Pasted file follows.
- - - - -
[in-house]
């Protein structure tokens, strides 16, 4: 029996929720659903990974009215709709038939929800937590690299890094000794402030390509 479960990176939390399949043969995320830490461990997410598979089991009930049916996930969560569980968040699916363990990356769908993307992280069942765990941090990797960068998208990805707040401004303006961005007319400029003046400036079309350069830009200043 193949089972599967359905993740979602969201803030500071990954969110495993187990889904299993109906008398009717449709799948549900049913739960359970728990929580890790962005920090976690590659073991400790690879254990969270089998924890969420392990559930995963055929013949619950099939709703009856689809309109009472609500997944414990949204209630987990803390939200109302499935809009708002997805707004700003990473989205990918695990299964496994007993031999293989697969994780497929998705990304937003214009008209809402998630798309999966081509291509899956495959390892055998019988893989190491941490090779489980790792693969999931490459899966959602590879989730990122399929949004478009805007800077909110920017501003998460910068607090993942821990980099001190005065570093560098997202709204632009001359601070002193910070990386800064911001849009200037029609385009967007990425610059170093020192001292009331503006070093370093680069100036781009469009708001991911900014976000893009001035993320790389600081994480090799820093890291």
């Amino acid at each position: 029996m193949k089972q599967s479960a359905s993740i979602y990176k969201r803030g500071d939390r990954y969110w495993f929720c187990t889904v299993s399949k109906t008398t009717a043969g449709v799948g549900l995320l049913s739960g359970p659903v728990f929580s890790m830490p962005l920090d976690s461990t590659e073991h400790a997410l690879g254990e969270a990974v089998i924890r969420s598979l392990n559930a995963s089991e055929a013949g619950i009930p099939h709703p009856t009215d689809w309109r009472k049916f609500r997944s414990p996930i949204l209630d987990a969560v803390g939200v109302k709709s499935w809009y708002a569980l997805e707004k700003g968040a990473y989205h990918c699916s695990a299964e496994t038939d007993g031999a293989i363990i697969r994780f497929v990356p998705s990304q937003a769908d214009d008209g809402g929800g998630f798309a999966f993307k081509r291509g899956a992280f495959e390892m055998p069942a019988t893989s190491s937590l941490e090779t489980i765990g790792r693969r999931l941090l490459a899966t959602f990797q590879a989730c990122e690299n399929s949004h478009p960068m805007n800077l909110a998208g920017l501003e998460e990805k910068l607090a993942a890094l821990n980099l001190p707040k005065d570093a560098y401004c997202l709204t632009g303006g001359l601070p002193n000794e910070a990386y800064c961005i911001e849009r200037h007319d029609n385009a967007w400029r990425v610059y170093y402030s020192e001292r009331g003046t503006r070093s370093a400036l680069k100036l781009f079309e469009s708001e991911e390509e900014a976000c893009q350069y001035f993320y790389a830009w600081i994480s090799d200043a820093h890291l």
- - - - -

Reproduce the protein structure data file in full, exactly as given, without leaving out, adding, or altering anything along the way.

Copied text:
[in-house]
């Protein structure tokens, strides 16, 4: 029996929720659903990974009215709709038939929800937590690299890094000794402030390509 479960990176939390399949043969995320830490461990997410598979089991009930049916996930969560569980968040699916363990990356769908993307992280069942765990941090990797960068998208990805707040401004303006961005007319400029003046400036079309350069830009200043 193949089972599967359905993740979602969201803030500071990954969110495993187990889904299993109906008398009717449709799948549900049913739960359970728990929580890790962005920090976690590659073991400790690879254990969270089998924890969420392990559930995963055929013949619950099939709703009856689809309109009472609500997944414990949204209630987990803390939200109302499935809009708002997805707004700003990473989205990918695990299964496994007993031999293989697969994780497929998705990304937003214009008209809402998630798309999966081509291509899956495959390892055998019988893989190491941490090779489980790792693969999931490459899966959602590879989730990122399929949004478009805007800077909110920017501003998460910068607090993942821990980099001190005065570093560098997202709204632009001359601070002193910070990386800064911001849009200037029609385009967007990425610059170093020192001292009331503006070093370093680069100036781009469009708001991911900014976000893009001035993320790389600081994480090799820093890291």
């Amino acid at each position: 029996m193949k089972q599967s479960a359905s993740i979602y990176k969201r803030g500071d939390r990954y969110w495993f929720c187990t889904v299993s399949k109906t008398t009717a043969g449709v799948g549900l995320l049913s739960g359970p659903v728990f929580s890790m830490p962005l920090d976690s461990t590659e073991h400790a997410l690879g254990e969270a990974v089998i924890r969420s598979l392990n559930a995963s089991e055929a013949g619950i009930p099939h709703p009856t009215d689809w309109r009472k049916f609500r997944s414990p996930i949204l209630d987990a969560v803390g939200v109302k709709s499935w809009y708002a569980l997805e707004k700003g968040a990473y989205h990918c699916s695990a299964e496994t038939d007993g031999a293989i363990i697969r994780f497929v990356p998705s990304q937003a769908d214009d008209g809402g929800g998630f798309a999966f993307k081509r291509g899956a992280f495959e390892m055998p069942a019988t893989s190491s937590l941490e090779t489980i765990g790792r693969r999931l941090l490459a899966t959602f990797q590879a989730c990122e690299n399929s949004h478009p960068m805007n800077l909110a998208g920017l501003e998460e990805k910068l607090a993942a890094l821990n980099l001190p707040k005065d570093a560098y401004c997202l709204t632009g303006g001359l601070p002193n000794e910070a990386y800064c961005i911001e849009r200037h007319d029609n385009a967007w400029r990425v610059y170093y402030s020192e001292r009331g003046t503006r070093s370093a400036l680069k100036l781009f079309e469009s708001e991911e390509e900014a976000c893009q350069y001035f993320y790389a830009w600081i994480s090799d200043a820093h890291l």